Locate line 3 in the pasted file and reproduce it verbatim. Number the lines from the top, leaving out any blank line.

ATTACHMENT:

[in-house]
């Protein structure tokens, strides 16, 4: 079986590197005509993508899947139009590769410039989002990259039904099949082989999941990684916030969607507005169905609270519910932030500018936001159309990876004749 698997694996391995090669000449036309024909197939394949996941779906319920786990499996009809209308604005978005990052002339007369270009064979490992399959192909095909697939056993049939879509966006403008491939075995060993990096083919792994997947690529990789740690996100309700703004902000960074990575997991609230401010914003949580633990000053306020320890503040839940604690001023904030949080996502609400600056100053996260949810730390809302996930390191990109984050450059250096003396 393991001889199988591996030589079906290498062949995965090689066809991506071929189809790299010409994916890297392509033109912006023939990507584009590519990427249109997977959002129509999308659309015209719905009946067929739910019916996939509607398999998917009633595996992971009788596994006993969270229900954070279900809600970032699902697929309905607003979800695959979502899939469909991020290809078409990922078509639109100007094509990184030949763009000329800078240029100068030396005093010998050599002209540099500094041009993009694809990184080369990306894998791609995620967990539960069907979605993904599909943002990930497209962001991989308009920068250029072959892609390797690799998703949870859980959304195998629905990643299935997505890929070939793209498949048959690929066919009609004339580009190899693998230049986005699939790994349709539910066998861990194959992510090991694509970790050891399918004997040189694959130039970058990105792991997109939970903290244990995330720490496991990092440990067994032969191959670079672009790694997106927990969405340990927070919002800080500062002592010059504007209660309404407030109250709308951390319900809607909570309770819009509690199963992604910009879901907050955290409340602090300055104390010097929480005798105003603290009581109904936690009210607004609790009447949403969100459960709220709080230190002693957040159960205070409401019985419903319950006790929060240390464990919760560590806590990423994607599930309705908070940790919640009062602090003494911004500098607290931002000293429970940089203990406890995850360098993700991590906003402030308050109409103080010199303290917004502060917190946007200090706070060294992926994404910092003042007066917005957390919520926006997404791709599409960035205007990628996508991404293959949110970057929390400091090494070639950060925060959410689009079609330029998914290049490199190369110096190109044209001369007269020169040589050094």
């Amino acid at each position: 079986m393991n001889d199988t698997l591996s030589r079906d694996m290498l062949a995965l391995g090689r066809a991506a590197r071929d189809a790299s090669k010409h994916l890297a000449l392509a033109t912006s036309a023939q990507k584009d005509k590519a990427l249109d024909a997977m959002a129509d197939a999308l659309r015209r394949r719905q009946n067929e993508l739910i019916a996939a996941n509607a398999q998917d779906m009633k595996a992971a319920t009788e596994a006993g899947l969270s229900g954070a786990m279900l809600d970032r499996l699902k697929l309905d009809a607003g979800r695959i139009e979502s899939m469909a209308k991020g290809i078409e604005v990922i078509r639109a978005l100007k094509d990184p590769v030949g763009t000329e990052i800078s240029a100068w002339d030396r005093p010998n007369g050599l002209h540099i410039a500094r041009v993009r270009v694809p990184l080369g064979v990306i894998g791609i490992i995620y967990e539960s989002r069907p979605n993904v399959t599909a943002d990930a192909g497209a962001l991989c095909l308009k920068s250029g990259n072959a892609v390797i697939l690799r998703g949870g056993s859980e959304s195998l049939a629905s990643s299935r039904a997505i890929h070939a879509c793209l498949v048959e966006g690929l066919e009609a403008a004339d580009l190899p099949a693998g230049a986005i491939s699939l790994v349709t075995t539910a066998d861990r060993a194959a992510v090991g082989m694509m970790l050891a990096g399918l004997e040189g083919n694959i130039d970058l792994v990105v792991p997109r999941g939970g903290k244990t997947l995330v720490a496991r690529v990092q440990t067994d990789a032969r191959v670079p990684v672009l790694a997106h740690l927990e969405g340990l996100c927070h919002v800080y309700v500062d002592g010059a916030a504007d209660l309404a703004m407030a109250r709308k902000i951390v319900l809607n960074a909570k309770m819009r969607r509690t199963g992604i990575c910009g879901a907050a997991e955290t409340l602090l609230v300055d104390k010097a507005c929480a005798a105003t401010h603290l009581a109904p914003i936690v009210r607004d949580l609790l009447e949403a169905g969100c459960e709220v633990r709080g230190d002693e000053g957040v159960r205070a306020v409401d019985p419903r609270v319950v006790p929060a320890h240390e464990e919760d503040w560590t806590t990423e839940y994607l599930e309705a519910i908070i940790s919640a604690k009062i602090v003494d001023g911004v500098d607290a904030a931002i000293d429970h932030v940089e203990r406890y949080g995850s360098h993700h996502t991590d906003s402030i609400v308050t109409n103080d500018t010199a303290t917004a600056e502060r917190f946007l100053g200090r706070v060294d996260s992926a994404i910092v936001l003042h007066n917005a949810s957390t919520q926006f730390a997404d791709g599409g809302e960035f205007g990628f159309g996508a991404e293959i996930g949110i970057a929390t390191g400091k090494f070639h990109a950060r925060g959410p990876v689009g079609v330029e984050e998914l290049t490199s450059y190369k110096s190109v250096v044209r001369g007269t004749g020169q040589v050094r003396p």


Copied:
């Amino acid at each position: 079986m393991n001889d199988t698997l591996s030589r079906d694996m290498l062949a995965l391995g090689r066809a991506a590197r071929d189809a790299s090669k010409h994916l890297a000449l392509a033109t912006s036309a023939q990507k584009d005509k590519a990427l249109d024909a997977m959002a129509d197939a999308l659309r015209r394949r719905q009946n067929e993508l739910i019916a996939a996941n509607a398999q998917d779906m009633k595996a992971a319920t009788e596994a006993g899947l969270s229900g954070a786990m279900l809600d970032r499996l699902k697929l309905d009809a607003g979800r695959i139009e979502s899939m469909a209308k991020g290809i078409e604005v990922i078509r639109a978005l100007k094509d990184p590769v030949g763009t000329e990052i800078s240029a100068w002339d030396r005093p010998n007369g050599l002209h540099i410039a500094r041009v993009r270009v694809p990184l080369g064979v990306i894998g791609i490992i995620y967990e539960s989002r069907p979605n993904v399959t599909a943002d990930a192909g497209a962001l991989c095909l308009k920068s250029g990259n072959a892609v390797i697939l690799r998703g949870g056993s859980e959304s195998l049939a629905s990643s299935r039904a997505i890929h070939a879509c793209l498949v048959e966006g690929l066919e009609a403008a004339d580009l190899p099949a693998g230049a986005i491939s699939l790994v349709t075995t539910a066998d861990r060993a194959a992510v090991g082989m694509m970790l050891a990096g399918l004997e040189g083919n694959i130039d970058l792994v990105v792991p997109r999941g939970g903290k244990t997947l995330v720490a496991r690529v990092q440990t067994d990789a032969r191959v670079p990684v672009l790694a997106h740690l927990e969405g340990l996100c927070h919002v800080y309700v500062d002592g010059a916030a504007d209660l309404a703004m407030a109250r709308k902000i951390v319900l809607n960074a909570k309770m819009r969607r509690t199963g992604i990575c910009g879901a907050a997991e955290t409340l602090l609230v300055d104390k010097a507005c929480a005798a105003t401010h603290l009581a109904p914003i936690v009210r607004d949580l609790l009447e949403a169905g969100c459960e709220v633990r709080g230190d002693e000053g957040v159960r205070a306020v409401d019985p419903r609270v319950v006790p929060a320890h240390e464990e919760d503040w560590t806590t990423e839940y994607l599930e309705a519910i908070i940790s919640a604690k009062i602090v003494d001023g911004v500098d607290a904030a931002i000293d429970h932030v940089e203990r406890y949080g995850s360098h993700h996502t991590d906003s402030i609400v308050t109409n103080d500018t010199a303290t917004a600056e502060r917190f946007l100053g200090r706070v060294d996260s992926a994404i910092v936001l003042h007066n917005a949810s957390t919520q926006f730390a997404d791709g599409g809302e960035f205007g990628f159309g996508a991404e293959i996930g949110i970057a929390t390191g400091k090494f070639h990109a950060r925060g959410p990876v689009g079609v330029e984050e998914l290049t490199s450059y190369k110096s190109v250096v044209r001369g007269t004749g020169q040589v050094r003396p």